Tsitsipas’ achievement makes him the youngest man to reach the last four at Melbourne Park since Andy Roddick in 2003 and the youngest at any slam since Novak Djokovic at the US Open in 2007.
He said: “It all feels like a fairytale almost. I’m just living the dream, living what I’ve been working for. I feel a bit emotional but not too much because I know I really worked hard to get here.”
The Greek said he had told his team in the off-season that one of his goals for the year was to reach a slam semi-final.
“When I was answering this question I thought I was crazy but it is real and it just happened,” he said.
With the match taking place at lunchtime rather than in the evening, the atmosphere was rather more muted than it had been for the Federer clash and the danger of a hangover was immediately apparent.
Federer did not manage to break the Tsitsipas serve at all despite 12 chances but Bautista Agut needed only one game.
However, Tsitsipas responded well, recovering the break to make it 4-4 and then continuing his momentum to win the set.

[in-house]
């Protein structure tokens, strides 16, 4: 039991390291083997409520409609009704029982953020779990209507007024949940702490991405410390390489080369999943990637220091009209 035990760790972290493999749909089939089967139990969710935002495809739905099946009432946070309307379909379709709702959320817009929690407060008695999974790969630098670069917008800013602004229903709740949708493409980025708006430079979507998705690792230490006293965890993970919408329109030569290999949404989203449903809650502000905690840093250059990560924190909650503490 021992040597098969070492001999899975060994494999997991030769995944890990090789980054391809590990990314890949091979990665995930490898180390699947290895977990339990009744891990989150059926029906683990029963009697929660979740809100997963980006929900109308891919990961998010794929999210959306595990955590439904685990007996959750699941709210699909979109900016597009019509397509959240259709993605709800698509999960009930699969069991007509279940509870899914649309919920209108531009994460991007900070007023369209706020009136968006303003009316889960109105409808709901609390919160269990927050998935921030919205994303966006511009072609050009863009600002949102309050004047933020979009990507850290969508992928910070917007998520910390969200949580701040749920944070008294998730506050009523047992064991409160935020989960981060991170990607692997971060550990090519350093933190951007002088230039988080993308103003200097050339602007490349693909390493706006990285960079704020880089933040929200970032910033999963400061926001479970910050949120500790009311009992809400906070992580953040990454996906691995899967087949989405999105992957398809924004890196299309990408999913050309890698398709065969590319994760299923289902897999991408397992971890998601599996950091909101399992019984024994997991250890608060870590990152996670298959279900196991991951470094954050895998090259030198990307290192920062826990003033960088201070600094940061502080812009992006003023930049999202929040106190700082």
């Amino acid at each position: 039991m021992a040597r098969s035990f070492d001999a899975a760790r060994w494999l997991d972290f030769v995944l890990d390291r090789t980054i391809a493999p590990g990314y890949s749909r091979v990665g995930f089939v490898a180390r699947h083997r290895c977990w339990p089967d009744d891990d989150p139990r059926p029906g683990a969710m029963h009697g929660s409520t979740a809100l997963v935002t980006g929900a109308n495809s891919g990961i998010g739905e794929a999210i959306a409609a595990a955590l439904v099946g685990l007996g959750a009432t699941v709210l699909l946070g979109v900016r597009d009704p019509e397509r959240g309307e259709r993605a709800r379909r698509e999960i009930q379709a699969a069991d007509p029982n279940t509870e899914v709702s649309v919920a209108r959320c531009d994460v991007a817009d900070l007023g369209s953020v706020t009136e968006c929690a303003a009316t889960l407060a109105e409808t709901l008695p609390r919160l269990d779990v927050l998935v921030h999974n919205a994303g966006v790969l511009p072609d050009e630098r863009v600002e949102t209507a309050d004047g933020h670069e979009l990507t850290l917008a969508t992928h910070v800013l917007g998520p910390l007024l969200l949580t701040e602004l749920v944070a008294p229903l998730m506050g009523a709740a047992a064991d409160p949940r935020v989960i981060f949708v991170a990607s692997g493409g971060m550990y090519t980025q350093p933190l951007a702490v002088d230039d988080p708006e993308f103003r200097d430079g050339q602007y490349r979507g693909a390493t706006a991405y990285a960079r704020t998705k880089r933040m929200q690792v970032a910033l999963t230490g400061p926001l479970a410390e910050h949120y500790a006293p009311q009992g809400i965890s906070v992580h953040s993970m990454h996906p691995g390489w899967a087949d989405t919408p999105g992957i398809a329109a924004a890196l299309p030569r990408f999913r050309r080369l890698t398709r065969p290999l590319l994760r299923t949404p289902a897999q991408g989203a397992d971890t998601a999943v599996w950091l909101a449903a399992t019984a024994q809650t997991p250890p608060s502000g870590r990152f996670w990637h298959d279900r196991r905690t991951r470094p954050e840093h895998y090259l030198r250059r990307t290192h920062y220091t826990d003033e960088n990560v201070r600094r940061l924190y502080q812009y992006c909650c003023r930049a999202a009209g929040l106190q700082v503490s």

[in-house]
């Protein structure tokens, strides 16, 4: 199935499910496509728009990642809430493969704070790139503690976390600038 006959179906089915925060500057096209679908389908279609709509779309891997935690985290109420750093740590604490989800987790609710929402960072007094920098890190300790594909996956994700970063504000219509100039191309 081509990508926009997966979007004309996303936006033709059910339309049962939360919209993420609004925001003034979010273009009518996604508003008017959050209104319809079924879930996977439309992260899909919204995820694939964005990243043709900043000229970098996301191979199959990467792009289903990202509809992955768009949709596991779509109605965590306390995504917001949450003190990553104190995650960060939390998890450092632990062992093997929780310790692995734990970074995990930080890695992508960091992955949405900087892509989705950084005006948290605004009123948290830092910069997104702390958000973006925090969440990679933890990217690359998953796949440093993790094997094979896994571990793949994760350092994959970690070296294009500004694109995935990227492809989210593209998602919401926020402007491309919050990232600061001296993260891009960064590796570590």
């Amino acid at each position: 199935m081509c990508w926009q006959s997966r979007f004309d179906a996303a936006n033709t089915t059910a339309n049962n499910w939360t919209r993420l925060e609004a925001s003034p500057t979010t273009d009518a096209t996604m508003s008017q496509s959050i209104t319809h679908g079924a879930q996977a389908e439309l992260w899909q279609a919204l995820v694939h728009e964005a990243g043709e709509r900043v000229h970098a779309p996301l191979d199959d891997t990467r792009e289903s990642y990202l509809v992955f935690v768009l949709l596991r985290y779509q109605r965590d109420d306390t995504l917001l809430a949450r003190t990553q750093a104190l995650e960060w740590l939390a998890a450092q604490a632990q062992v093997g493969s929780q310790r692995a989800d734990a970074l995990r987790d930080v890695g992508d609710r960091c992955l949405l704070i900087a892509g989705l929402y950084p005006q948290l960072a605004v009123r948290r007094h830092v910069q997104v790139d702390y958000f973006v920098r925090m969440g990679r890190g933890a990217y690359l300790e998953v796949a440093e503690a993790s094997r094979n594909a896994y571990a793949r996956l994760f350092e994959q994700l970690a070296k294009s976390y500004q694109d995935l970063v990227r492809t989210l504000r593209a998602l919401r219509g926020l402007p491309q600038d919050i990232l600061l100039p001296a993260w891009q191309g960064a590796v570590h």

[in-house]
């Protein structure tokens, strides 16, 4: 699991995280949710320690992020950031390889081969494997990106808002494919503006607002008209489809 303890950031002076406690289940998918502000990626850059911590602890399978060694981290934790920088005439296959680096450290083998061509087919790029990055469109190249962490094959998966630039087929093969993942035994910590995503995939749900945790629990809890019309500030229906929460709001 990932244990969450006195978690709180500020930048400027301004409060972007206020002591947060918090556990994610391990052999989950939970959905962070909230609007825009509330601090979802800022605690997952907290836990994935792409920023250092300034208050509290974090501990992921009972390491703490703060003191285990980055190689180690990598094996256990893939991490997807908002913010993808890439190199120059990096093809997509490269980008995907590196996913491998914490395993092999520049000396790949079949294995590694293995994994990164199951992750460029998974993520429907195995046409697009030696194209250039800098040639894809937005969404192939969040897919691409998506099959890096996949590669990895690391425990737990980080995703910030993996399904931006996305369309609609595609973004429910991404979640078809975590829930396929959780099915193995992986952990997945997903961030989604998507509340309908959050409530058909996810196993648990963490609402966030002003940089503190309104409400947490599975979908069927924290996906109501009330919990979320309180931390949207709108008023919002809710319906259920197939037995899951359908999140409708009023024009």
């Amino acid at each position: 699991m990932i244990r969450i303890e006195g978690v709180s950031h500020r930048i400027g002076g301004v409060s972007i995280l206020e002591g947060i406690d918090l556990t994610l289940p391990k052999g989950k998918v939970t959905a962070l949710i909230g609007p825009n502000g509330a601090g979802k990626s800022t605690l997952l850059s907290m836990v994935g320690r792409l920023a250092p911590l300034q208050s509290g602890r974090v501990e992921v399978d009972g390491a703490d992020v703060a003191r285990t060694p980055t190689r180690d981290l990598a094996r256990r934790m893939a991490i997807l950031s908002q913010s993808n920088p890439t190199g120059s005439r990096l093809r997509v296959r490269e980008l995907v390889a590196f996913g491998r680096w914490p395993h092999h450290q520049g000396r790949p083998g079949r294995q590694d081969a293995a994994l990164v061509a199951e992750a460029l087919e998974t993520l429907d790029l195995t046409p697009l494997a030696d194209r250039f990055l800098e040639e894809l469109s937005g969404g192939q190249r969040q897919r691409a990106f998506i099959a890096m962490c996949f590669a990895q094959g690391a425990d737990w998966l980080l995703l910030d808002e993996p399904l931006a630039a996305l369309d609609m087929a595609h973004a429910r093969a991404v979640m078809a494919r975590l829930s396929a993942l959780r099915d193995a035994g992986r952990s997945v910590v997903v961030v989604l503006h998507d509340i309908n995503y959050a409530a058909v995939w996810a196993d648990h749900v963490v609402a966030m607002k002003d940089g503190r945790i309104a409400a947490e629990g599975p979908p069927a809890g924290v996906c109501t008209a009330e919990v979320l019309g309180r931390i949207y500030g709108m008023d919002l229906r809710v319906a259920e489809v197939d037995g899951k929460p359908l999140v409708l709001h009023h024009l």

One break proved enough for Bautista Agut to win the second and it appeared his relentless baseline game may have worn down Tsitsipas when the Spaniard broke for 3-2 in the third.
But Tsitsipas continued to fight and believe, and he got his reward.
As in the first set, he broke back for 4-4 and then made it four games in a row to clinch it, putting behind him a bad forehand miss on his first set point to take it on the third with a backhand slice guided onto the line.
Bautista Agut was finally starting to look weary, which was no surprise given his run through to the last eight.
The 30-year-old needed five sets to beat Andy Murray, John Millman and Marin Cilic, with only a third-round victory over Karen Khachanov being in any way straightforward.
He won a long rally with a forehand onto the line to save a match point at 5-6 in the fourth set, Tsitsipas paying the price for playing a little too conservatively.
The Greek did not make the same mistake in the tie-break, stepping forward and going for his shots, and clinched the win on his second match point.